Today’s miles: 10.5
Total miles: 501.8
Just as I’m drifting off to sleep, the sound of some aircraft grows closer. Then very close. Very, very close. I peer out of my tent at the roar of it just in time to see something fly extremely low right overhead. Yikes. At 2:15am, I wake to the sound of a hiker’s footsteps and music. I see the bob of a headlamp moving down the trail. I feel certain this must be Happy Go Lucky, the guy attempting a fully unsupported fastest known time on the AZT (that is, he started at the northern terminus carrying everything he needs for the entire trip, except water — including all of his food, etc. — and won’t make any town or resupply stops, take any trail magic, etc). At 3am, the wind kicks up and my tent flaps a bit. There’s light rain off and on until my alarm beeps at 5am. Not my most restful night.
I’m off at first light, warily eyeing the low dark clouds overhead. I really want to get these 10.5 miles done quickly, to beat the heat and make the absolute most of my town time. I definitely did not eat enough yesterday, and all I can think about is pizza, ice cream, and a huge variety of cold drinks. The big clouds gradually break up as I hike, but thankfully still keep the sun’s intensity at bay. There’s a nice frequent breeze, too, and so I zip right through the first half of my miles, on rolling terrain that’s relatively clear except for hundreds of cowpies.
Anxious to avoid bonking, I stop for a small snack every hour or so. More pressingly, I’m rationing water this morning, carrying just barely enough to get me to the spigot at the road. The mere awareness that one’s water is limited triggers an intense thirst, but I’m stern with myself, saving most of it for the last five miles when I’ll have a bit of climbing and the late morning heat will come in.
To my surprise, the climb is over in a flash. I pass the small silver marker denoting the place where the AZT was finally fully completed as a continuous trail. Then it’s all downhill, the wind still whipping through the canyons, until I reach the railroad tracks, the dirt road, and finally the paved road off-trail to the county maintenance facility with some plastic chairs under a tree and a spigot producing potable water. Grateful, I guzzle a liter immediately.
I need to hitch into town from here, a hitch I’ve been told is wildly easy, but I’m confused about the roads and don’t know which side to hitch from. A man from the maintenance office comes outside and I ask him. “Do you know the number for the guardian angel?” he asks, meaning trail angels. “Because they’ll come pick you up and then you don’t have to hitch.” “I don’t have cell service here,” I explain, “but I think it’s the folks at the pizza place.” He says he’ll call them for me, and soon reports that they’ll be here in twenty minutes. Wow.
As I wait in the shade, Happy Go Lucky walks up. He stopped for a nap just a few miles after passing my tent last night, so I leapfrogged him without even knowing it. He seems in good spirits, all things considered, and expects to finish in six days or so. He plans to do the final hundred miles without stopping. We chat until my ride arrives, and then I jump in the jeep to be delivered to pizza. Two other hikers are there when I arrive, but they soon leave again for the trail. I order a very large pizza and a supersize Sprite, and am about halfway through this incredible meal when Lost & Found, Moonglum, and Fancy Feast show up all at once. This is by far the most hikers I’ve been around since leaving the Grand Canyon. It’s both nice and overwhelming.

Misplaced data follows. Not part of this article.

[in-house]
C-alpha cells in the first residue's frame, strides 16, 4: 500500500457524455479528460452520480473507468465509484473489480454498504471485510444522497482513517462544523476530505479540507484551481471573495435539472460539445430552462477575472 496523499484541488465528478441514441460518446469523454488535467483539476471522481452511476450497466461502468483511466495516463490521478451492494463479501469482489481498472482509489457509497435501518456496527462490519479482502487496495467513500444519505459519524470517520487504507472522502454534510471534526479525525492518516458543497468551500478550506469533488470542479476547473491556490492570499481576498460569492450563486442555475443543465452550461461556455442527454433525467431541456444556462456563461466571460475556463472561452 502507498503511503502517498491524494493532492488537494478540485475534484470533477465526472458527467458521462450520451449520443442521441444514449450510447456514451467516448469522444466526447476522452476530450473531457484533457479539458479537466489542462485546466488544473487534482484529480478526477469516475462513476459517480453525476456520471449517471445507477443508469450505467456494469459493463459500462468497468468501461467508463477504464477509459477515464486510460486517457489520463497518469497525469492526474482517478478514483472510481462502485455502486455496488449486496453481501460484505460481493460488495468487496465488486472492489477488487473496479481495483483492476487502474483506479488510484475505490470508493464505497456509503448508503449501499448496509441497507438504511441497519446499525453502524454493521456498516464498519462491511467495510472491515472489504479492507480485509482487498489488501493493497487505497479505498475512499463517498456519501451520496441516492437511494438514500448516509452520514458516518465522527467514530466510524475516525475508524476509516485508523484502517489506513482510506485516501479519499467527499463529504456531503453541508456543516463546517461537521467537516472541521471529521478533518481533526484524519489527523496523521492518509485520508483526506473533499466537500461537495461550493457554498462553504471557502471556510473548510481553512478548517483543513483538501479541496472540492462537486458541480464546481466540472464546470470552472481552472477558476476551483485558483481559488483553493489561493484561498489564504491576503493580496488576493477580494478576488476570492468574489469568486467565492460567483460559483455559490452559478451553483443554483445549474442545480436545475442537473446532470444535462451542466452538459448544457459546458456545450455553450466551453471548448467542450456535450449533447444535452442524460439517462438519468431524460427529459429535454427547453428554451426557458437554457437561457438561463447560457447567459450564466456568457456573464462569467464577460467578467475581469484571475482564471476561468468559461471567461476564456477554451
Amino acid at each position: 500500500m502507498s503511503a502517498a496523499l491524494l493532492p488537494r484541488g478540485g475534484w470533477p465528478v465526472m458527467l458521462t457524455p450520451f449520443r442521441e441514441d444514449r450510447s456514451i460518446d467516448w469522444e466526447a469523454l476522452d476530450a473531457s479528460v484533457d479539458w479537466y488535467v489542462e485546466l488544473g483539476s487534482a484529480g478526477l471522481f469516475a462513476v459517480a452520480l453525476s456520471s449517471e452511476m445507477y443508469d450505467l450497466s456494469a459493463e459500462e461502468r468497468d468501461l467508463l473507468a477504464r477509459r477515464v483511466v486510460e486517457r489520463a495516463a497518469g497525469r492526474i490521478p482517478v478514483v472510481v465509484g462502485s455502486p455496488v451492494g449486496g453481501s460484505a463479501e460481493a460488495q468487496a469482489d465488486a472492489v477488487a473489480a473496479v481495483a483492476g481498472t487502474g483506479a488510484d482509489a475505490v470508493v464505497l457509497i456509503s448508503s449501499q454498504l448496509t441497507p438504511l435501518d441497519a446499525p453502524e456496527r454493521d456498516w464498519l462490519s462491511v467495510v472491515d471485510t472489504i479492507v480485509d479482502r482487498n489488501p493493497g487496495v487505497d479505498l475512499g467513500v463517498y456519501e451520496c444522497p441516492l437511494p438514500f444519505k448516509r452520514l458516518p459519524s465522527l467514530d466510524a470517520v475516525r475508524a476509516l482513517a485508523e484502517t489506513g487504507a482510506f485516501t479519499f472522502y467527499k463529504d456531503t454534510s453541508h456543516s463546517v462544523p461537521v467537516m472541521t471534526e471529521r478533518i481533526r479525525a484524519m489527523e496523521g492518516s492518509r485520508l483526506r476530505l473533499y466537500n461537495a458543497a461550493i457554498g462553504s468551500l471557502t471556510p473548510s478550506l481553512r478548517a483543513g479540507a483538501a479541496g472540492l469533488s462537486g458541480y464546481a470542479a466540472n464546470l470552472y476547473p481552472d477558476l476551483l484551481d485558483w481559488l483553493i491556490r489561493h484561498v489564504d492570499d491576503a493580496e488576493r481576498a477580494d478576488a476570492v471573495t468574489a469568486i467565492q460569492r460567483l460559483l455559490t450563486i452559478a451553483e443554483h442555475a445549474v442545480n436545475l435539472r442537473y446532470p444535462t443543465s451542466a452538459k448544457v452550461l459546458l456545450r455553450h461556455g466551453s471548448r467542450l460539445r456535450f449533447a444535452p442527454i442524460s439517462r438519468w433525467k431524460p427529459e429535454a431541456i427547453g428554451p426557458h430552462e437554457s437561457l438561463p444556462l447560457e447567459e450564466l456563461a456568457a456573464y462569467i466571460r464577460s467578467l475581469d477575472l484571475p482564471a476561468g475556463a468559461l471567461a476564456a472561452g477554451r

Just as we’ve finished stuffing ourselves, Calves appears and shuttles us to the laundromat a mile away. We split a few washers. I wear my fleece shirt and wind pants in order to wash every other item of clothing. I’d almost forgotten how desert hiking makes your clothes stiff and scratchy from all the salt you sweat out. My shirt and pants feel like cardboard; my socks almost stand up by themselves. It’s a joy to pull soft clean clothes from the dryer.
I walk to the motel to shower. When I look in the mirror, I’m very surprised to find that I don’t actually look that beat up after the last ten days — just really, really skinny. I walk to the grocery store and buy ice cream, family-size potato chips, bagged salad mix, a bag of tangerines, Gatorade, apple juice, and a bottled smoothie. I’ll deal with resupply tomorrow. I eat my leftover pizza while talking to Cyn, then half a carton of ice cream while looking at the internet. I stay up far too late, relieved that I have all day tomorrow to rest. I haven’t had a zero day since leaving the South Rim.
In the morning I talk to my analyst and begin a day of constant eating. I buy my resupply for the next section and also one to mail ahead. My shoes are shredded from the rocks and thorny overgrowth, and Cyn awesomely shipped new ones to me here. They’re a different model and I hope they don’t ruin my feet. I sort all my food, mail a resupply box, wash my spoon and sungloves in the sink. I also backflush my filter for the first time since the Grand Canyon (some 400 miles ago) and it is, wow, extremely disgusting. I’m so grateful for this filter technology, knowing that gross sludge running down the drain did not go into my body. I eat, and eat, and then walk to the pizza place for an early dinner and a root beer float, after which, miraculously, I have reached maximum stomach capacity at last. I lie in bed all evening, talking to Cyn and texting friends, and feel increasingly excited to start hiking again tomorrow. A day of rest was just what I needed.